3/4 of the scenes are shot. Yeah!
September was a great SOID month. All exterior scenes are done and we are closer and closer to our goal. Thank you all as always for your incredible work, it's been fun!
We are going to re-start shooting in November. Stay tuned.
lunes, 27 de octubre de 2014
miércoles, 22 de octubre de 2014
In Tierra Medem present a “madman” narrative in which a hyper imaginative man with split personality, Ángel (Carmelo Gómez), arrives at a nameless Euskadi town, a “spatial and temporal interzone” (148), to eradicate a beetle plague. After “falling to earth”, Ángel -who describes himself as a half-dead, half-alive man having a mystic experience with his own angel- craves for company, everyday simplicity and domestic bliss. He is searching to placate his cosmic anxieties and in Medem’s words: “accept human smallness, to hold tight to the earth”. A once mental patient, Ángel find partial solace in his fumigation job, but he’s soon in crisis when meeting two women that attract different aspects of his desire. Both, Angela (Emma Suarez) and Mari (Silke), ground and humanize him, but in contrasting ways: Angela by openly sharing her domestic life and Mari by feeding his carnal urges and escapist impulses.
The title “Tierra”, implies many things within the film, from the “red” wide landscape; the void beetle-full soil (representing the economic and moral instability of the town); Ángel’s earthy needs (to have a home; to fuck); to a possible mental space where he can resolve his duplicity. Paul Julian Smith reads the film title/theme as part of the post-nationalist debate, as an “allegory of a Basque nationalism brought down to earth” (152). Smith elaborates that Medem shows an abstract Basque region where the Earth-House-Family is dissolve “dislocating the links with which abstract nationalism so violently binds them together” (Ibid).
Certainly Medem is not interested in providing connections between insanity, politics and/or the repressions of the state apparatus as, for example, Terry Gillian. Ángel madman discourse (and final escape), allows Medem to precisely flee those nationalistic constraints and immerse into his own idiosyncratic cinematic territory.
miércoles, 8 de octubre de 2014
It is now common to associate Pedro Almodóvar with the post-modern discourse in cinema especially regarding pastiche, pop imaginary, genre and gender playfulness, self- referential moments and meta-cinema. This last element has become one of the writer-director most recurrent trademarks. Almodóvar’s filmography, as complex as it is, could be also seen as a study on filmmaking. Beyond the many references to melodrama, film noir, Hitchcock’s thrillers, advertising, trashy TV, and exploitation movies, Almodóvar tends to recreates his own practice as a filmmaker via characters that work in the film industry. Even the way he portraits that referred gender fluidity, has to be seen in context of this self-referential cinematic frame.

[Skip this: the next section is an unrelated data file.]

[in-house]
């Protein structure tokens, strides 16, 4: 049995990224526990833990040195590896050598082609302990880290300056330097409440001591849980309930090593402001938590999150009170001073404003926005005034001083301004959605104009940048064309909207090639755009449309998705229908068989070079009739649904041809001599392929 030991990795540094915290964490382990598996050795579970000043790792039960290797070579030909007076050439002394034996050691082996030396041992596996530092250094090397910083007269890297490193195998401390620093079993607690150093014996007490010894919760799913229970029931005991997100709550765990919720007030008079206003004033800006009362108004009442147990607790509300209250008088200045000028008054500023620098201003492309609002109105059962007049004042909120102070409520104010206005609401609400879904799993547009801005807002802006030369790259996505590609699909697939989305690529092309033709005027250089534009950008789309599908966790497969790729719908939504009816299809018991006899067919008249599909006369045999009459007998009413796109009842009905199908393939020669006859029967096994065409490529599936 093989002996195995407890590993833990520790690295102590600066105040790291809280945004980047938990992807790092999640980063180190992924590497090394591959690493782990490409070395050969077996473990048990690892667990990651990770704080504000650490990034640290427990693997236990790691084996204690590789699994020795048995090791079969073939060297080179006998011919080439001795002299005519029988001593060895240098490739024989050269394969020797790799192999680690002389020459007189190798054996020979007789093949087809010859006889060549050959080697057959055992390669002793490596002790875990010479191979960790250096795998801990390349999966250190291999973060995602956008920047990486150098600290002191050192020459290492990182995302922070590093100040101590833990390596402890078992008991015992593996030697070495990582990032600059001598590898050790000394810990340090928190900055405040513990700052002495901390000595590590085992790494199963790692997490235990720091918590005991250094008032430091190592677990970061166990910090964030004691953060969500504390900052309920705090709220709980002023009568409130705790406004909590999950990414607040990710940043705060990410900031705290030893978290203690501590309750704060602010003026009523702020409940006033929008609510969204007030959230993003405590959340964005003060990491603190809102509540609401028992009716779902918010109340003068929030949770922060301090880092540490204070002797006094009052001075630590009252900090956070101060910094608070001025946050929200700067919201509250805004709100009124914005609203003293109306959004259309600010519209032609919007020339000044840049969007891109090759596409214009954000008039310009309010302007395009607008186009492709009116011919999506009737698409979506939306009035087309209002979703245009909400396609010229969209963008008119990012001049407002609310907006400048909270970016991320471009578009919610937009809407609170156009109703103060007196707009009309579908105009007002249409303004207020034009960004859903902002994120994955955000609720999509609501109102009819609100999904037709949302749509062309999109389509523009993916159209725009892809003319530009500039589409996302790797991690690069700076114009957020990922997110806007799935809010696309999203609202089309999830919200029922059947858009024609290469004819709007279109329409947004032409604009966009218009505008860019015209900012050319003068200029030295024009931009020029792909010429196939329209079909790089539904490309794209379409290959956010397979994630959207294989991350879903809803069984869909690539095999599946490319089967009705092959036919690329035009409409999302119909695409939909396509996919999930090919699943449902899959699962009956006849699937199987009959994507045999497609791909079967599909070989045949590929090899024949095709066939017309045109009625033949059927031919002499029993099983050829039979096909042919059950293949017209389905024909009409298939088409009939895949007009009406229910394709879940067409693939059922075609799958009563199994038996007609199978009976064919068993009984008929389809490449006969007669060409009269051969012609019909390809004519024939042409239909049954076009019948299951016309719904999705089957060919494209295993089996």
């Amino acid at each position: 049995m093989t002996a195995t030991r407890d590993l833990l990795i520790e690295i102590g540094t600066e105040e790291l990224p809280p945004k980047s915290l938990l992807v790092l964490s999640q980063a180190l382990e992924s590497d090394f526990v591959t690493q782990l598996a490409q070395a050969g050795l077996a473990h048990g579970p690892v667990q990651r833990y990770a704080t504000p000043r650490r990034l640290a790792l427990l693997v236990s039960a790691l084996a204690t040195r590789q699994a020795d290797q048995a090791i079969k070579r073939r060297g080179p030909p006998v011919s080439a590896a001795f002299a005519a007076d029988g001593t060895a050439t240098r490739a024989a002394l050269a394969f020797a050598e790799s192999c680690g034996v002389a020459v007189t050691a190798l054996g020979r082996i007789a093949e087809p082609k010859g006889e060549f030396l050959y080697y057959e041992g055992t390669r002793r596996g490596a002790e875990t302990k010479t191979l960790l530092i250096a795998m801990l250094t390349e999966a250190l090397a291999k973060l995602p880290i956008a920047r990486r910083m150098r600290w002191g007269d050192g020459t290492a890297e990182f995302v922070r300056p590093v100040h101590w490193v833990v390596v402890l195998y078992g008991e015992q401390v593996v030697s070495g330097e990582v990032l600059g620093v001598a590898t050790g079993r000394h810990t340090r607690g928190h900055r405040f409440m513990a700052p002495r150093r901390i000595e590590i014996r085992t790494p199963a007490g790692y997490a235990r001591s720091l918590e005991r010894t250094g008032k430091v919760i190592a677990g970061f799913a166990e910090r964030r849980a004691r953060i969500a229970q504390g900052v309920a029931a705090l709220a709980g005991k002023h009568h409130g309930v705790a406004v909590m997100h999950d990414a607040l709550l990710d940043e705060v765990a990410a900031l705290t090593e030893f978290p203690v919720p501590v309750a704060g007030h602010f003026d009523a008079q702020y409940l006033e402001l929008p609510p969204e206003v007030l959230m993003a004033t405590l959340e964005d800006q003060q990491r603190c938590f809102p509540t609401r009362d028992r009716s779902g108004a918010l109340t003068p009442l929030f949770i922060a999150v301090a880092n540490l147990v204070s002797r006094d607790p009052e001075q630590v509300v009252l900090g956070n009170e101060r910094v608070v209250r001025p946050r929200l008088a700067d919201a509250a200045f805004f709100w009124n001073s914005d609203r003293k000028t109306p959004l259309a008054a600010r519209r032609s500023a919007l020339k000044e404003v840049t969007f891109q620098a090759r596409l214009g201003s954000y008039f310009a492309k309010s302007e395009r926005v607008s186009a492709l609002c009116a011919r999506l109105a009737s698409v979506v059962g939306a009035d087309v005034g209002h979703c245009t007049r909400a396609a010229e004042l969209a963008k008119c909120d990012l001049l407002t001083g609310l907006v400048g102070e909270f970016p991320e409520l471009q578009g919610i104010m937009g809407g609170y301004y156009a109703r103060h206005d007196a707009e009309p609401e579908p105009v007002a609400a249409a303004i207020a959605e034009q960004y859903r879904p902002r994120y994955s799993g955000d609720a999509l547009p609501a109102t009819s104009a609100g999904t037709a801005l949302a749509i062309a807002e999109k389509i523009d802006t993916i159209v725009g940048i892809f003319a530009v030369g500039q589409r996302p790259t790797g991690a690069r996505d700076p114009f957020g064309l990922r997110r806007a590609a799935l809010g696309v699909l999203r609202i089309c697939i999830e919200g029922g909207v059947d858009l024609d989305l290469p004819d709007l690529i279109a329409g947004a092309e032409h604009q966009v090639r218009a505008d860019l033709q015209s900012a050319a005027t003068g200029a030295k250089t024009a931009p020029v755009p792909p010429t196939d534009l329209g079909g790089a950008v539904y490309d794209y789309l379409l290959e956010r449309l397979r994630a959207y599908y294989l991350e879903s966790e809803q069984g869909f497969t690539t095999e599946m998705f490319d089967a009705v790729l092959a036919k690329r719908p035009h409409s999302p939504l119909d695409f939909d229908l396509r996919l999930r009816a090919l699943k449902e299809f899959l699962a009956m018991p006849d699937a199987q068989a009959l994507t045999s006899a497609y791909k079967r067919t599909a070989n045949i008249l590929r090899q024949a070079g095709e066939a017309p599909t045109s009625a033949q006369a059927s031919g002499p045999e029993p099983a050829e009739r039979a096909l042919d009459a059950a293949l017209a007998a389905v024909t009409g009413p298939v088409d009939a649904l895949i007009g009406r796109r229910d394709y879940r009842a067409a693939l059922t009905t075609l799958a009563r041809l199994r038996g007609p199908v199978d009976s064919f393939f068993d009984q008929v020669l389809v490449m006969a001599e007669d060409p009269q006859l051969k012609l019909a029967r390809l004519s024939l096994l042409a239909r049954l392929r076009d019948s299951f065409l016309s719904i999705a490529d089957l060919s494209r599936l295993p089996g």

In Mujeres al borde de un atáque de nervios (1988) and Átame (1990) for example, females characters are presented first as part of the “movie machinery” they belong. We learned from Pepa’s heartbreak when she is dubbing Joan Crawford in Johnny Guitar (1954) while listening to her colleague and former lover’s already recorded voice. On the other hand, Marina is introduced as an object of tumultuous desire to the male characters and the spectators, as she gets ready to shoot a complicated scene in the horror movie she is working on. Both Máximo, the director, and Ricky are obsessed with her too because of her career as a porno actress. The diegetic filmmaking process aides Almodóvar to develop narratives within narratives: in Mujeres, the Johnny Guitar dubbed dialogue is appropriated by the director and becomes an important symbolic exchange (absence/presence) to understand the back story, psychology, and ultimate dynamic of the former couple. Their love history is embedded within the discourse and sensibility of Nicholas Ray’s film. Likewise, the horror movie scene in Átame establishes Marina as a final girl or victim hero (Smith 115).
This common Álmodovar practice allows him to create- along with his actresses- a “cinematic artificial” female identity far from quotidian. Or in any case quotidian in reference to the supposedly drama infused life (neurosis; overwhelming passion; drug addiction; masochism) of cinema players. As Paul Julian Smith argues: “Almodóvar targets the cinematic mechanism… as the designing force of women: of their pleasure and pain.”
-Smith, Paul Julian. Desire Unlimited The Cinema of Pedro Almodóvar Verso. London/New York, 2014